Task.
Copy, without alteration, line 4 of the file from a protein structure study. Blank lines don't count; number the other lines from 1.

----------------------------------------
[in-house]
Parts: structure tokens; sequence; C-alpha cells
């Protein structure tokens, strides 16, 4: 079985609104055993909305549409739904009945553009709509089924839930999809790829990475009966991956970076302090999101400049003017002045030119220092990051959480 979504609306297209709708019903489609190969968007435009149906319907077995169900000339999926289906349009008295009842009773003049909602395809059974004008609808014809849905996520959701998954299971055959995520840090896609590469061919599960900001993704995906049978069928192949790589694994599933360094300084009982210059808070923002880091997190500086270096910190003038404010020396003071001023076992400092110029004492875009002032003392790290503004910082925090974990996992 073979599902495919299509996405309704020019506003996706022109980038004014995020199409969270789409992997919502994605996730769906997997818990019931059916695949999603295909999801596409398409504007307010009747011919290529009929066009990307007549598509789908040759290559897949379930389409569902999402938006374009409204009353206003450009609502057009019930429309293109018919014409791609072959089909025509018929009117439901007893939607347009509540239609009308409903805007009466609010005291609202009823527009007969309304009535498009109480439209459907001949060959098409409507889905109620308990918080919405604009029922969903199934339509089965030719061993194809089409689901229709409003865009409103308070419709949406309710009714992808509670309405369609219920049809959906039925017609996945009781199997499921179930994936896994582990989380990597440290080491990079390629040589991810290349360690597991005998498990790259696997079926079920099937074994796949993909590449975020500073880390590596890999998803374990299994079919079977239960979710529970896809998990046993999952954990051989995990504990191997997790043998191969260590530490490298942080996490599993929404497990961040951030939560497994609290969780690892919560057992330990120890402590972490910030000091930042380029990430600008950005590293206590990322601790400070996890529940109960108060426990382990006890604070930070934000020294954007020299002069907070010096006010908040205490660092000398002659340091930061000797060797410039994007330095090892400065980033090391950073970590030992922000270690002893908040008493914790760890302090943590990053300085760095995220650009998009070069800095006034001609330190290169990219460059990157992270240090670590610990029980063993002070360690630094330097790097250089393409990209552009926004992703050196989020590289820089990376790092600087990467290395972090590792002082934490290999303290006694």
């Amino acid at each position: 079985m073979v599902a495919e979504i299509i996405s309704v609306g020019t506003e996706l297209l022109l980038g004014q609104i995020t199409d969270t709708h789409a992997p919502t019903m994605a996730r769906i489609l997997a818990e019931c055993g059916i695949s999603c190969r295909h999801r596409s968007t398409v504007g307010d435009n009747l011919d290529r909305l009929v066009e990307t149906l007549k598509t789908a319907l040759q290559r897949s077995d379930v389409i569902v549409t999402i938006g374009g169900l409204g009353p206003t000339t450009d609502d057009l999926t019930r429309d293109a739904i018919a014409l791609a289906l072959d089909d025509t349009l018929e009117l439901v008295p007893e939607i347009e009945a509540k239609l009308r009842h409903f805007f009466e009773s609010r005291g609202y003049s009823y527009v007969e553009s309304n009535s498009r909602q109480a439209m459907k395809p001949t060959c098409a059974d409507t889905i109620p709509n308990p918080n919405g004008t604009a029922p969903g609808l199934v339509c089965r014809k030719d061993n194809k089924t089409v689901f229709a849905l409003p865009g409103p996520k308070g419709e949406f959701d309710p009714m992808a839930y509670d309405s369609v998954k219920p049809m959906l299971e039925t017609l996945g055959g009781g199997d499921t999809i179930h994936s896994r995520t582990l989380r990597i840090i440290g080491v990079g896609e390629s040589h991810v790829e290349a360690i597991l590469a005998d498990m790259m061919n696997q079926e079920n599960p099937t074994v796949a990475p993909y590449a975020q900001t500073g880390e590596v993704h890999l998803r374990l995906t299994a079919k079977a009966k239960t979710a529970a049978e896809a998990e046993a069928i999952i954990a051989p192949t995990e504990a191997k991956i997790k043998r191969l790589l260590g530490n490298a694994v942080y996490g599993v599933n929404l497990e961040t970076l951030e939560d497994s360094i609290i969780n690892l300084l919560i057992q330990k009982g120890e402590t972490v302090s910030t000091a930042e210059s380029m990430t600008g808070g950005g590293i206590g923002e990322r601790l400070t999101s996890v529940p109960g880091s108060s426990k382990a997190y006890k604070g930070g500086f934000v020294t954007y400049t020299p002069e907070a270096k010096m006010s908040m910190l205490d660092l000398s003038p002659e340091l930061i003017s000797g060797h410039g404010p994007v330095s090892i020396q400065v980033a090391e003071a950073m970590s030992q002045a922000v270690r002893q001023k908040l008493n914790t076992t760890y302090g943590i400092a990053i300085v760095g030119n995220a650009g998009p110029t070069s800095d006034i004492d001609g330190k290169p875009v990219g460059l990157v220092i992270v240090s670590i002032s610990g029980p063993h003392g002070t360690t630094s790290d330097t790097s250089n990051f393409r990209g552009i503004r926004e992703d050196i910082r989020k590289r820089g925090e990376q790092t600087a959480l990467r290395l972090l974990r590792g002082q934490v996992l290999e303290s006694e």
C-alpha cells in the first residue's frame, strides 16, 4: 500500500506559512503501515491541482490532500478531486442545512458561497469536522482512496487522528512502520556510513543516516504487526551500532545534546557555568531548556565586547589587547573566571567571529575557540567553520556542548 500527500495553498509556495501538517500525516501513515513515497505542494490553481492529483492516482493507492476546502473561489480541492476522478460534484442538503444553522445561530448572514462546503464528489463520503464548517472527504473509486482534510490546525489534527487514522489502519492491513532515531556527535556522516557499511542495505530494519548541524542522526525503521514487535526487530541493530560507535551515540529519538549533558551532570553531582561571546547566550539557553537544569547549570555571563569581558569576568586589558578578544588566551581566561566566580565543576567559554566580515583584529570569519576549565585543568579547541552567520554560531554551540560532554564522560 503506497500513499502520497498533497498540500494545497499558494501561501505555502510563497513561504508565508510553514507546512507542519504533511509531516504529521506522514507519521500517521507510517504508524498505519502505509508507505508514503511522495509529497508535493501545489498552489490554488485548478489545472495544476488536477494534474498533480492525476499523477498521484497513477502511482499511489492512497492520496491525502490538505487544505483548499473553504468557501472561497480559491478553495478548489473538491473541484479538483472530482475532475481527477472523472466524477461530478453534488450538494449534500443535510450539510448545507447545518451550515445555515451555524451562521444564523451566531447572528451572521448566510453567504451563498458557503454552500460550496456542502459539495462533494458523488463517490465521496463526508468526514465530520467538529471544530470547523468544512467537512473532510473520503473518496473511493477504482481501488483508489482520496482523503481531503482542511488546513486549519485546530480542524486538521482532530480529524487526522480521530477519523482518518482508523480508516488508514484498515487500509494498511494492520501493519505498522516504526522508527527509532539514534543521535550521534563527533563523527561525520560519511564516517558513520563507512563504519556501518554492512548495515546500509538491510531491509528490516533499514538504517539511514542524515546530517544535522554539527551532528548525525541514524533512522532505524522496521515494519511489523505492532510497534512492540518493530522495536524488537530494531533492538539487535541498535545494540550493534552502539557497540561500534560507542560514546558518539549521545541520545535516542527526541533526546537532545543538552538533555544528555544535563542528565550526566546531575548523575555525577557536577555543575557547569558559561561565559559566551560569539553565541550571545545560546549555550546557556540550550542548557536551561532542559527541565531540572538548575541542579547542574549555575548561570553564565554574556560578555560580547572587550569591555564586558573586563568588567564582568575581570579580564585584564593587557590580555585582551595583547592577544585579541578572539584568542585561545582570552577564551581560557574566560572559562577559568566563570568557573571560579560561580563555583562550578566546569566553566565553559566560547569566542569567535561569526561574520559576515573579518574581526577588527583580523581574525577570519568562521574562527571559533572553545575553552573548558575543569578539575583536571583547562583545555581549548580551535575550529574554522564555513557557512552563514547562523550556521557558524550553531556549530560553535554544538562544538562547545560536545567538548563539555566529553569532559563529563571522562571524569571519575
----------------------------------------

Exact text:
């Amino acid at each position: 079985m073979v599902a495919e979504i299509i996405s309704v609306g020019t506003e996706l297209l022109l980038g004014q609104i995020t199409d969270t709708h789409a992997p919502t019903m994605a996730r769906i489609l997997a818990e019931c055993g059916i695949s999603c190969r295909h999801r596409s968007t398409v504007g307010d435009n009747l011919d290529r909305l009929v066009e990307t149906l007549k598509t789908a319907l040759q290559r897949s077995d379930v389409i569902v549409t999402i938006g374009g169900l409204g009353p206003t000339t450009d609502d057009l999926t019930r429309d293109a739904i018919a014409l791609a289906l072959d089909d025509t349009l018929e009117l439901v008295p007893e939607i347009e009945a509540k239609l009308r009842h409903f805007f009466e009773s609010r005291g609202y003049s009823y527009v007969e553009s309304n009535s498009r909602q109480a439209m459907k395809p001949t060959c098409a059974d409507t889905i109620p709509n308990p918080n919405g004008t604009a029922p969903g609808l199934v339509c089965r014809k030719d061993n194809k089924t089409v689901f229709a849905l409003p865009g409103p996520k308070g419709e949406f959701d309710p009714m992808a839930y509670d309405s369609v998954k219920p049809m959906l299971e039925t017609l996945g055959g009781g199997d499921t999809i179930h994936s896994r995520t582990l989380r990597i840090i440290g080491v990079g896609e390629s040589h991810v790829e290349a360690i597991l590469a005998d498990m790259m061919n696997q079926e079920n599960p099937t074994v796949a990475p993909y590449a975020q900001t500073g880390e590596v993704h890999l998803r374990l995906t299994a079919k079977a009966k239960t979710a529970a049978e896809a998990e046993a069928i999952i954990a051989p192949t995990e504990a191997k991956i997790k043998r191969l790589l260590g530490n490298a694994v942080y996490g599993v599933n929404l497990e961040t970076l951030e939560d497994s360094i609290i969780n690892l300084l919560i057992q330990k009982g120890e402590t972490v302090s910030t000091a930042e210059s380029m990430t600008g808070g950005g590293i206590g923002e990322r601790l400070t999101s996890v529940p109960g880091s108060s426990k382990a997190y006890k604070g930070g500086f934000v020294t954007y400049t020299p002069e907070a270096k010096m006010s908040m910190l205490d660092l000398s003038p002659e340091l930061i003017s000797g060797h410039g404010p994007v330095s090892i020396q400065v980033a090391e003071a950073m970590s030992q002045a922000v270690r002893q001023k908040l008493n914790t076992t760890y302090g943590i400092a990053i300085v760095g030119n995220a650009g998009p110029t070069s800095d006034i004492d001609g330190k290169p875009v990219g460059l990157v220092i992270v240090s670590i002032s610990g029980p063993h003392g002070t360690t630094s790290d330097t790097s250089n990051f393409r990209g552009i503004r926004e992703d050196i910082r989020k590289r820089g925090e990376q790092t600087a959480l990467r290395l972090l974990r590792g002082q934490v996992l290999e303290s006694e």